Accordingly, the output voltage that is passed through the switch circuit 3 and amplified by the amplifier 4, forms a reproduced signal pulse train 12 whose amplitude is proportional to the magnetic field strength at the moment the pulse current is applied as shown in FIG. 2(c). That is, the reproduced signal pulse train 12 appears as it would if the magnetic field waveform 10 is sampled by the pulse train 11.

The amplifier 4 amplifies the output of MR head 2 and also preferably includes the sense current supplying circuit that generates the current applied to MR head 2. The sense current supplying circuit and amplifier circuit will be explained later.

The clock generator 5 which generates the pulse train 11 by feeding back the detected reproducing signal pulse train 12, generates pulses coincident with the timing of the information points 10 a of the reproducing signal. The method of controlling the frequency or phase of the pulse train 11 can be a conventional, publicly known method used with the magnetic disk storage device adopting a partial-response system.

The sample-hold circuit 6 holds the pulse amplitude from each pulse point of the reproducing signal pulse train 12 to the next pulse point, and thus, the signal passing through the sample-hold circuit 6 is a reproducing signal 13 shown in FIG. 2(d). The A/D converter 7 is a circuit that converts the sample-held reproducing signal 13 to digital data 14 as shown in FIG. 2(e). The demodulator 8 is a processing circuit that retrieves the original recorded data 15 as shown in FIG. 2(f) that can be treated in an information processing system, from the digitized data 14, by using a partial-response system. The interface 9 is an interface circuit that transfers the recorded data 15 to another portion of the system. The pulse train 11 can be utilized as a clock to control timing for the sample-hold circuit 6, the A/D converter 7 and the demodulator circuit 8.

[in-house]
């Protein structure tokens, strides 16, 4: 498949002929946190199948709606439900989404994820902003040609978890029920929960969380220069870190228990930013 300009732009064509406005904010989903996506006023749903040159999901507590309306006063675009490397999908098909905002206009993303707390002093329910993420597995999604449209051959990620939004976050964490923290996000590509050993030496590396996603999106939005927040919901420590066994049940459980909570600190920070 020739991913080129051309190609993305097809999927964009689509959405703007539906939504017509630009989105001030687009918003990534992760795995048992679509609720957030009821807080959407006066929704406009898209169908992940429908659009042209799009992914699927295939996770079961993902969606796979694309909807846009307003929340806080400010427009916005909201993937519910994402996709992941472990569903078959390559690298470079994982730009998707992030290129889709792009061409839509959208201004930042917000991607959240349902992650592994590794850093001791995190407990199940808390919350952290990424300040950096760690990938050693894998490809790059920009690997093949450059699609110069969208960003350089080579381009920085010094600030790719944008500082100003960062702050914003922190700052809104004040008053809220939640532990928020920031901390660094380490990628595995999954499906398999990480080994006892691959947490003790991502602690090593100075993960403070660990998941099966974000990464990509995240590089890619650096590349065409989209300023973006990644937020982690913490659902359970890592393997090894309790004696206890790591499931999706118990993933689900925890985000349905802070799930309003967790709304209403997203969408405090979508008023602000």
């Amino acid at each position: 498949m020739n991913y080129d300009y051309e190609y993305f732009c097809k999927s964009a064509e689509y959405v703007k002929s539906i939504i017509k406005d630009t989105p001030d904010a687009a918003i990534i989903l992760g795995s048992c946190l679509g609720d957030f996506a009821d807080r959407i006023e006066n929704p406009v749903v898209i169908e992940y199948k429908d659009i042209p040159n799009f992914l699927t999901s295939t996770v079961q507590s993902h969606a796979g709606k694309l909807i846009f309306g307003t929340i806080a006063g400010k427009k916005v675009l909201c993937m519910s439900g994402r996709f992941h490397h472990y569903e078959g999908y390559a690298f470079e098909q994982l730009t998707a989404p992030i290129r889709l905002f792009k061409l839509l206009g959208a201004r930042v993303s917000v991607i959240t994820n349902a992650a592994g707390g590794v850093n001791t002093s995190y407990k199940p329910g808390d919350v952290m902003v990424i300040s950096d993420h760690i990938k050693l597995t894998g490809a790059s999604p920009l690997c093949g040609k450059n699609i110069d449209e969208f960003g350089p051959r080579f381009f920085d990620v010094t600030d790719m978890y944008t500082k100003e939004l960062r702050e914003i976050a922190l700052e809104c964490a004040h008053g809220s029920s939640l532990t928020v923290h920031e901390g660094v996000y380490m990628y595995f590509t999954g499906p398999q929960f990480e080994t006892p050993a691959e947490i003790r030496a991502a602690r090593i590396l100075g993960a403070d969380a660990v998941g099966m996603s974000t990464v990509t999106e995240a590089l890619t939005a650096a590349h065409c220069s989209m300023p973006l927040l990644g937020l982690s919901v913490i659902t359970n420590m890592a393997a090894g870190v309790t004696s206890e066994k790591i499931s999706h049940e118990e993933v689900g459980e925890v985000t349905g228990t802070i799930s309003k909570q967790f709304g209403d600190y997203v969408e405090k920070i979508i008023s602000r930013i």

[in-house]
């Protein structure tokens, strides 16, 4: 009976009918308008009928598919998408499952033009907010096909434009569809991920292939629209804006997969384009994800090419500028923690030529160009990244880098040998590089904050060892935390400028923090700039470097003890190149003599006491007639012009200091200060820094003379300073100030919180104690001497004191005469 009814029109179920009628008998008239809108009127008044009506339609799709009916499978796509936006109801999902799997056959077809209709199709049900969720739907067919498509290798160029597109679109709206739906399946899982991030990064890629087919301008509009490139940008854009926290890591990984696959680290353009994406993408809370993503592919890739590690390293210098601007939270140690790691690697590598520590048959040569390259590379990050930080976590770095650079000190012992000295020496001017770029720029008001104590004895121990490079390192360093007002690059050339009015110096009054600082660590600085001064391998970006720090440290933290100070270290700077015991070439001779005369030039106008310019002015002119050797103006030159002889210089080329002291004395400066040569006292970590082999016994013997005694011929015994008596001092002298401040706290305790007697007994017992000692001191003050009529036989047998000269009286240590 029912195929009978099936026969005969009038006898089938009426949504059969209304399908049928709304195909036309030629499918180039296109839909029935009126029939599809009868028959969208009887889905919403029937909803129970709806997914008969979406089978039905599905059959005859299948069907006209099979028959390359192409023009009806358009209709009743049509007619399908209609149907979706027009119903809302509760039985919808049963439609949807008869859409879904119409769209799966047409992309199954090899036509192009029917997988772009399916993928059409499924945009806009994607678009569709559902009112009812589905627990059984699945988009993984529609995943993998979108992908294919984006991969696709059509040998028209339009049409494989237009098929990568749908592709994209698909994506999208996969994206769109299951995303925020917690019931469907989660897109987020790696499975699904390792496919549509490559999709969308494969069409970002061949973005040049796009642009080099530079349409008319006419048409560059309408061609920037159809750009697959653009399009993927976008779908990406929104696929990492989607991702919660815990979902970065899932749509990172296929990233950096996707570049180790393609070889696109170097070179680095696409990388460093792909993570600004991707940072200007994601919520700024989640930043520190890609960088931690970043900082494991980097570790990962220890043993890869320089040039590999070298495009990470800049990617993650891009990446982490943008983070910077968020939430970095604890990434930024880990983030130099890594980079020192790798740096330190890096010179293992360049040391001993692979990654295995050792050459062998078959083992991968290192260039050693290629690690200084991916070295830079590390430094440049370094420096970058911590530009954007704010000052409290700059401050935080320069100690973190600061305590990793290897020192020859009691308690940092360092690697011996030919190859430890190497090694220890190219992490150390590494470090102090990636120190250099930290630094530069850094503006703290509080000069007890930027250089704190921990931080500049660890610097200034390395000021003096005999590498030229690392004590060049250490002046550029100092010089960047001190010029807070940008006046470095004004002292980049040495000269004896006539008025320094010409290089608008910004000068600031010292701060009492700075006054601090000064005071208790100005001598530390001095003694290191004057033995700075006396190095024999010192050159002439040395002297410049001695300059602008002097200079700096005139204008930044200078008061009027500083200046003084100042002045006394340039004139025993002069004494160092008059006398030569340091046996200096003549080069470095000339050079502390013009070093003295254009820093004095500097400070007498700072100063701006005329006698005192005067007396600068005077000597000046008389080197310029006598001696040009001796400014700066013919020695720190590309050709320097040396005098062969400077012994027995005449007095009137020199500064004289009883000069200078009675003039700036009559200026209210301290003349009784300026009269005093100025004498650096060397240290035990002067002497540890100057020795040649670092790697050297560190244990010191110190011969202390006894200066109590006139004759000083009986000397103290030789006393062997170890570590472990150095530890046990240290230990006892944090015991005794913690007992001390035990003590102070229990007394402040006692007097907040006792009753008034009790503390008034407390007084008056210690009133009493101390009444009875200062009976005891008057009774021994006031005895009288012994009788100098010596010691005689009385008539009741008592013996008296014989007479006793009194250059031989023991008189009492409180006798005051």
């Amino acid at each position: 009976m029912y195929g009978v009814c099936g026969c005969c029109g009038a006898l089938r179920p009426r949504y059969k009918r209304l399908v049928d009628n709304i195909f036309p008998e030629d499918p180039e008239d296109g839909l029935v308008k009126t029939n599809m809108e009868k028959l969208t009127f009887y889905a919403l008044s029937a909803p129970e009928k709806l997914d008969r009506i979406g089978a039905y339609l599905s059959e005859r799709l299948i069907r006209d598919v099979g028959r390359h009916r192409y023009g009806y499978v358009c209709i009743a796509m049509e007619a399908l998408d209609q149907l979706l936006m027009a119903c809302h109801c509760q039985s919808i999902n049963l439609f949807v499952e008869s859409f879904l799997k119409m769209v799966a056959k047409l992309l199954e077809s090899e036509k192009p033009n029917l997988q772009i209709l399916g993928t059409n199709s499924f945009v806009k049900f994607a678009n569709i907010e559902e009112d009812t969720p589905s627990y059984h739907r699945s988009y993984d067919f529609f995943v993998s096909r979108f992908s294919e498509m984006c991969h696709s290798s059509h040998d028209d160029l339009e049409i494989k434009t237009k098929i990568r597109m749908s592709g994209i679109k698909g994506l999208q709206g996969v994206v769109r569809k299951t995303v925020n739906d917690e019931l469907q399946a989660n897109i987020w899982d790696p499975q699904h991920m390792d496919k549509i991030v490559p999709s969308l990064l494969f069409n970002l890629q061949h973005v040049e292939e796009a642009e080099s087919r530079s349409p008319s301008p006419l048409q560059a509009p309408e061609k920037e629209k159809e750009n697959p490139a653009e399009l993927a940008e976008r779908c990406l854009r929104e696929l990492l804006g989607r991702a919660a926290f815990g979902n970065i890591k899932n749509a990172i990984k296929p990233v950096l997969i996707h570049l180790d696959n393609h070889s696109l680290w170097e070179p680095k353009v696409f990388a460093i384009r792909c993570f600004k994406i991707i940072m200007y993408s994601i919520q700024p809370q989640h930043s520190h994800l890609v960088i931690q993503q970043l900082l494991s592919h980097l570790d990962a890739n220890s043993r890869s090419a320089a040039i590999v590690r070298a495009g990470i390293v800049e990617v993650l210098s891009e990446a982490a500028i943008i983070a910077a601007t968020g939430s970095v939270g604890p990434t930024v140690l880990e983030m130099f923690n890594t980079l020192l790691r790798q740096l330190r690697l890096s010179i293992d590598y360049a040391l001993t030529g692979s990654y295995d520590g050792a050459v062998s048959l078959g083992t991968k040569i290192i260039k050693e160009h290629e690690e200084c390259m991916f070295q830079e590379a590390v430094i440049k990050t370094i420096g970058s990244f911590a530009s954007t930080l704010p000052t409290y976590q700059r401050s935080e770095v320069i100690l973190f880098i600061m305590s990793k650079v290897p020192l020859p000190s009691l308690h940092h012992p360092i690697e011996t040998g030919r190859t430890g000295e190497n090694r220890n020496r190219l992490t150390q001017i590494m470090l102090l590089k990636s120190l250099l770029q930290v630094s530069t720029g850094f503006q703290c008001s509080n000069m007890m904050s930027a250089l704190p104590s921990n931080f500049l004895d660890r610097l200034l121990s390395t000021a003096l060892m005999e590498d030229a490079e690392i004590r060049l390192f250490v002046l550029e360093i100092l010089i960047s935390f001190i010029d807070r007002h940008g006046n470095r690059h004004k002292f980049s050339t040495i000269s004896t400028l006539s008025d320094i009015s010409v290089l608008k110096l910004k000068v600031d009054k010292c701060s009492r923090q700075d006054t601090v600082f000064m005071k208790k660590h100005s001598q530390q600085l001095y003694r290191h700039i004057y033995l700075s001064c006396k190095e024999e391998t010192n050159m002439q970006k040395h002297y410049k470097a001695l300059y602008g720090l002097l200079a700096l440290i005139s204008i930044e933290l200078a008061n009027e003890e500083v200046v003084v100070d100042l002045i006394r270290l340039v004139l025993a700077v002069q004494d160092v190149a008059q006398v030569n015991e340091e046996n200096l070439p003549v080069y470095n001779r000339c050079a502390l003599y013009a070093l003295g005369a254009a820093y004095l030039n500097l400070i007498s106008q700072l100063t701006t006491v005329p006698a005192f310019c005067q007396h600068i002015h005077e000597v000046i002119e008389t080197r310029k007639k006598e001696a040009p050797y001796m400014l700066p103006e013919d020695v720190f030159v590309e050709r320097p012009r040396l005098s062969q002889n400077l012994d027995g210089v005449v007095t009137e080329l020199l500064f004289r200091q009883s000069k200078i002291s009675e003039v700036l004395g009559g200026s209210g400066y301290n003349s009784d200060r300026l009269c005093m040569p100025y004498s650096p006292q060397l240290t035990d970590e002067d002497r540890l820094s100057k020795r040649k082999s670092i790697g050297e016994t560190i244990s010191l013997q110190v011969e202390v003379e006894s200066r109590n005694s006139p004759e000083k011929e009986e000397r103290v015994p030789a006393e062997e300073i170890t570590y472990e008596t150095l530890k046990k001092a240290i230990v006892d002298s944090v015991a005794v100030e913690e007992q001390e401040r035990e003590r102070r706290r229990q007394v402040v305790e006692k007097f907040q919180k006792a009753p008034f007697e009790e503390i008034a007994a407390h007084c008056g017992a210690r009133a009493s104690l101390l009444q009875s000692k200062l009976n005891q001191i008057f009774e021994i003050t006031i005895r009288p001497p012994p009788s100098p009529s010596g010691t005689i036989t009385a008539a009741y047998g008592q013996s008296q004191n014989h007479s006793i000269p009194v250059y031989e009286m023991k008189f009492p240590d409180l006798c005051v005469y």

An amplifier according to an embodiment of the present invention will now be described in conjunction with FIG. 3. MR head 2, illustrated as a resister element, is connected in parallel with a dummy resister 16 whose resistance is almost the same as that of MR head 2. MR head 2 and dummy resister 16 are connected to transistors 17 and 18, respectively, which act as current switch transistors. Both emitters of current switch transistors 17 and 18 are grounded. Current switch transistor 17 is turned on only when timing clock pulse train 11 is applied to the base of transistor 17 and conversely current switch transistor 18 is turned off when timing clock pulse train 11 is applied. Thus, current switch transistors 17 and 18 act as a complementary pair.

Transistor 19, which is connected to both MR head 2 and dummy resister 16, supplies a constant current to either the MR head 2 or the dummy resister 16. The output of the differential type operational amplifier 20 controls the base voltage of transistor 19, and capacitor 21 is used to suppress abrupt changes in the output voltage of operational amplifier 20. A constant current circuit 22 generates the reference voltage of the input of the operational amplifier 20, thereby maintaining the sense current that the transistor 19 supplies.